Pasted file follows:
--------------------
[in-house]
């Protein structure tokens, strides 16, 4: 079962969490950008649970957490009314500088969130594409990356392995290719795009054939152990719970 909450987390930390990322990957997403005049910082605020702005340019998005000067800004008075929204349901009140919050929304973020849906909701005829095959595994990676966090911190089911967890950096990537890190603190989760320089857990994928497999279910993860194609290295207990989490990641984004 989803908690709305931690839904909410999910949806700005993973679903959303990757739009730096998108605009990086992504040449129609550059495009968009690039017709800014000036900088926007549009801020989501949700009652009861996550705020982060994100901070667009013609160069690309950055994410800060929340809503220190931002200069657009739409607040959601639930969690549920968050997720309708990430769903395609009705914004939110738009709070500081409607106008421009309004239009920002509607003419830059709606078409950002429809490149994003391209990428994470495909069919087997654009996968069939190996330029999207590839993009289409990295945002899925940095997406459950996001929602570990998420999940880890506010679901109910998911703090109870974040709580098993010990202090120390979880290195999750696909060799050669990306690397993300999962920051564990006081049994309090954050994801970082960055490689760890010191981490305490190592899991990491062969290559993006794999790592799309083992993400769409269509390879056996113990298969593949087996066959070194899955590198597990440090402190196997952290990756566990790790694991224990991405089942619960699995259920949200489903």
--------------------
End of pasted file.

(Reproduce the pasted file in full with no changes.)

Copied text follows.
[in-house]
């Protein structure tokens, strides 16, 4: 079962969490950008649970957490009314500088969130594409990356392995290719795009054939152990719970 909450987390930390990322990957997403005049910082605020702005340019998005000067800004008075929204349901009140919050929304973020849906909701005829095959595994990676966090911190089911967890950096990537890190603190989760320089857990994928497999279910993860194609290295207990989490990641984004 989803908690709305931690839904909410999910949806700005993973679903959303990757739009730096998108605009990086992504040449129609550059495009968009690039017709800014000036900088926007549009801020989501949700009652009861996550705020982060994100901070667009013609160069690309950055994410800060929340809503220190931002200069657009739409607040959601639930969690549920968050997720309708990430769903395609009705914004939110738009709070500081409607106008421009309004239009920002509607003419830059709606078409950002429809490149994003391209990428994470495909069919087997654009996968069939190996330029999207590839993009289409990295945002899925940095997406459950996001929602570990998420999940880890506010679901109910998911703090109870974040709580098993010990202090120390979880290195999750696909060799050669990306690397993300999962920051564990006081049994309090954050994801970082960055490689760890010191981490305490190592899991990491062969290559993006794999790592799309083992993400769409269509390879056996113990298969593949087996066959070194899955590198597990440090402190196997952290990756566990790790694991224990991405089942619960699995259920949200489903």